Russia halts oil to Europe

Belarus dispute blamed for cutoff

January 09, 2007|By Alex Rodriguez | Alex Rodriguez,CHICOGO TRIBUNE

MOSCOW -- Russia halted oil supplies sent to Germany and Poland via Belarus yesterday, as an escalating trade feud between Minsk and Moscow renewed Europe's concerns about over-dependence on Russian energy.

Moscow had to shut off oil supplies sent to Europe through the Friendship pipeline in Belarus, after it discovered Belarus had siphoned 79,000 tons of Russian oil, according to officials with Russia's Trade and Economic Development Ministry and the country's state-owned pipeline enterprise, Transneft.

Belarus officials said they diverted Russian oil from the pipeline, but only because Moscow had balked at paying Minsk transit fees for permission to use the pipeline.

The dispute put Europe once again in the position of questioning its dependence on Russia for its energy supplies. Last year, in the midst of a row with Ukraine over natural gas prices, Russia shut down gas to Ukraine for several days, which disrupted gas supplies to several European Union countries farther along the pipeline.

The EU's energy chief, Andris Piebalgs, said Moscow's oil shutdown yesterday posed no immediate risk to European energy supplies. Germany has enough oil reserves to last 130 days, and Poland has about 80 days' worth of reserves. Nevertheless, EU officials said they wanted an immediate explanation from Belarus and Russian authorities about why the shutdown occurred.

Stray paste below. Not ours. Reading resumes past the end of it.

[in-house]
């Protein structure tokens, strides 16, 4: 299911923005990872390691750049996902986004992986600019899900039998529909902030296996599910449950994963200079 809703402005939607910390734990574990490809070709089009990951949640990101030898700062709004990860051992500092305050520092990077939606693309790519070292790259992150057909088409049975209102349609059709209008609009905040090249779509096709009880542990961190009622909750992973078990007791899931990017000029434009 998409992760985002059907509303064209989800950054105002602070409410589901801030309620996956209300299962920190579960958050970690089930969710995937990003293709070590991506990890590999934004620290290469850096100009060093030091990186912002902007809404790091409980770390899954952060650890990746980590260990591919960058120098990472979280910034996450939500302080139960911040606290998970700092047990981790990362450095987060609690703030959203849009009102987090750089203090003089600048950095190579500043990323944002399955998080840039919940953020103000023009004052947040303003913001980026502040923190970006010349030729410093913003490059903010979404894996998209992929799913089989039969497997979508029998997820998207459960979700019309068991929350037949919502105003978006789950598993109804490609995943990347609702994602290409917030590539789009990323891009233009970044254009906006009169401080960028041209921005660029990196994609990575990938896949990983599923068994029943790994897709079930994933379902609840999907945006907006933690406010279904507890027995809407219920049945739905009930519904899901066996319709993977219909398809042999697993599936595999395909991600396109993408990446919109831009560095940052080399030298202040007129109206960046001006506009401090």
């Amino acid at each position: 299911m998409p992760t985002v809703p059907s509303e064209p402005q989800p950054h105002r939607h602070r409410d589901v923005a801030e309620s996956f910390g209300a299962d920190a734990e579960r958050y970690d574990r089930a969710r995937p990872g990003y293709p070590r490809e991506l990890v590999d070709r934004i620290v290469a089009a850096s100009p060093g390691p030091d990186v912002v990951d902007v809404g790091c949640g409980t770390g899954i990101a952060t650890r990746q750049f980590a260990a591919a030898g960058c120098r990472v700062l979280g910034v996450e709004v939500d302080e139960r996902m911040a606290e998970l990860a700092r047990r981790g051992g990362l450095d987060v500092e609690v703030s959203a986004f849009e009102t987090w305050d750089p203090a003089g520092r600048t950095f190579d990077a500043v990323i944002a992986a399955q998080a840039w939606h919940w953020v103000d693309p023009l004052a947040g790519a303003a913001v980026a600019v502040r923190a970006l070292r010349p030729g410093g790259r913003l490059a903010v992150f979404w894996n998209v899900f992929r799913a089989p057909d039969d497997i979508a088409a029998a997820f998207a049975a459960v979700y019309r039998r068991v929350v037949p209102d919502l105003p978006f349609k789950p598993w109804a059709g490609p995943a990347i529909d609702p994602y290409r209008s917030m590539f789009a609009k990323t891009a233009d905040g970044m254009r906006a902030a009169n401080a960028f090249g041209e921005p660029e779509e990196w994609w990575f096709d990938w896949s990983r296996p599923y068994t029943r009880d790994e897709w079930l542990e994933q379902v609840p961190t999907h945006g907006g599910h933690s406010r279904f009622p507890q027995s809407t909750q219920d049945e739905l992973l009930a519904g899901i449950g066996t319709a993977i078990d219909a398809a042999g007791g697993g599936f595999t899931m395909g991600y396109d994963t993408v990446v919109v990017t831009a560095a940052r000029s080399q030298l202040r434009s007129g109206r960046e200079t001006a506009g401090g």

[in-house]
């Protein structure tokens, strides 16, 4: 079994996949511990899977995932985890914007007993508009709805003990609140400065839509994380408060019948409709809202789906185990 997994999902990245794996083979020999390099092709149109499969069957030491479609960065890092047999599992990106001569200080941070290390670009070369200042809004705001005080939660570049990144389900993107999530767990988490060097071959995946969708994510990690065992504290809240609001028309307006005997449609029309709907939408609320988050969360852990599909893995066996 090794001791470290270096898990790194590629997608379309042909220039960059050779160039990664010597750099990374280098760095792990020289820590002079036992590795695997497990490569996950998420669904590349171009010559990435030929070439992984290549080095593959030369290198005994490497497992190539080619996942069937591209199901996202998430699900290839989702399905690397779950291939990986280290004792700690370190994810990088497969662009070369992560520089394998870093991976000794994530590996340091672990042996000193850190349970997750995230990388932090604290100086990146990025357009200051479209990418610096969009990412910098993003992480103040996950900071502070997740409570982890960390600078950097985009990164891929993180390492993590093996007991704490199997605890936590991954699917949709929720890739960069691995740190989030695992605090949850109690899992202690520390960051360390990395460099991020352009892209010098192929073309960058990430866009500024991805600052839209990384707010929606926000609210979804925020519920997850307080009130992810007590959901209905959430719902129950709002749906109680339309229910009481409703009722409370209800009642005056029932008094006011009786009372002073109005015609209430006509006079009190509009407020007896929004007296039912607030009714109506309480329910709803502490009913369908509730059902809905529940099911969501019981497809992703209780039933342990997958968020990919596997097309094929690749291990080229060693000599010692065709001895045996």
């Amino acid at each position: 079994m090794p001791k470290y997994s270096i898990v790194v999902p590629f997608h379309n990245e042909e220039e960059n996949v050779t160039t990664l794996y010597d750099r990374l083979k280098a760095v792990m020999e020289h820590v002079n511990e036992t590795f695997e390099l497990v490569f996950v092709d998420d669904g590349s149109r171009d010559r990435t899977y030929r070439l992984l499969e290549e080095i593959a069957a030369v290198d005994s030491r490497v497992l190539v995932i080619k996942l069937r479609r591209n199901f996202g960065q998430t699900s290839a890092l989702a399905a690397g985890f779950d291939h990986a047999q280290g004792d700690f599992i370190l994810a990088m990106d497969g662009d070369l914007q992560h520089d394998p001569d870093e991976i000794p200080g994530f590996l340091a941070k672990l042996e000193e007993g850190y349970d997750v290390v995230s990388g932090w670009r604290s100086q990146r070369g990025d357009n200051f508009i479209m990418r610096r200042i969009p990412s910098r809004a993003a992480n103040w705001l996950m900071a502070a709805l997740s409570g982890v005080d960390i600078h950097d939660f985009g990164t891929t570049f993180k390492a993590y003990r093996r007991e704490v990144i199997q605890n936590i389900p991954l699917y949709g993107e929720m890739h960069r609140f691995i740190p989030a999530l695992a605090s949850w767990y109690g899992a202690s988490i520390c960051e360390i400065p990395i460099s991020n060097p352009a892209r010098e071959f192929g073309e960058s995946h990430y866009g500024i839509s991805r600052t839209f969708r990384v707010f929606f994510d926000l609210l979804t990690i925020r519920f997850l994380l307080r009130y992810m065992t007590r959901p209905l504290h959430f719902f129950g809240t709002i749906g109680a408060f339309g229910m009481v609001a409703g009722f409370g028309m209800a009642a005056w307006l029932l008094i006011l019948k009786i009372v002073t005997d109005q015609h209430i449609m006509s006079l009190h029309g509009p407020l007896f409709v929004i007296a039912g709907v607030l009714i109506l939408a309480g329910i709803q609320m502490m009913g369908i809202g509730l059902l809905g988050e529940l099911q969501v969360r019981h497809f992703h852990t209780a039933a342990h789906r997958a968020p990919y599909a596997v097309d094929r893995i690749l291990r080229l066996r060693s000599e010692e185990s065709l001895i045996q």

German Economy Minister Michael Glos told Agence France-Presse that Russia's latest energy dispute with a former Soviet neighbor demonstrated that "one-sided dependencies must not be allowed to develop."

Belarus' foreign ministry issued a statement saying a team of diplomats from Minsk had been dispatched to Moscow in hopes of resolving the dispute.

Unlike Russia's dispute with Ukraine's West-allied government last year, the new energy battle is between two close allies that have often teamed up to chide Western governments for meddling in the affairs of post-Soviet nations. Regarded by the West as Europe's last dictatorship, Belarussian President Alexander Lukashenko's government depends heavily on Russia's economy and on subsidized Russian energy.

However, Russia, the world's largest natural gas producer, has been trying to do away with subsidized natural gas prices to its former Soviet neighbors. Gazprom's recent demand to more than double the price of natural gas sent to Azerbaijan prompted Azeri officials last week to halt delivery of Azeri oil to Russia through a pipeline that runs from Azerbaijan's capital, Baku, to the Russian Black Sea port of Novorossiysk.

In the case of Belarus, Gazprom wanted to raise gas prices from $46 per 1,000 cubic meters to $105. Belarus balked, and Gazprom threatened to shut down gas supplies to Belarus on New Year's Day, but both sides agreed to a price of $100 and averted a shutdown.

Moscow then imposed a duty of $180 per ton of Russian oil sold to Belarus, whose economy relies heavily on the refinery industry that uses Russian oil; and Belarus announced it would charge Russia $45 per metric ton for use of the pipeline.

Alex Rodriguez writes for the Chicago Tribune.

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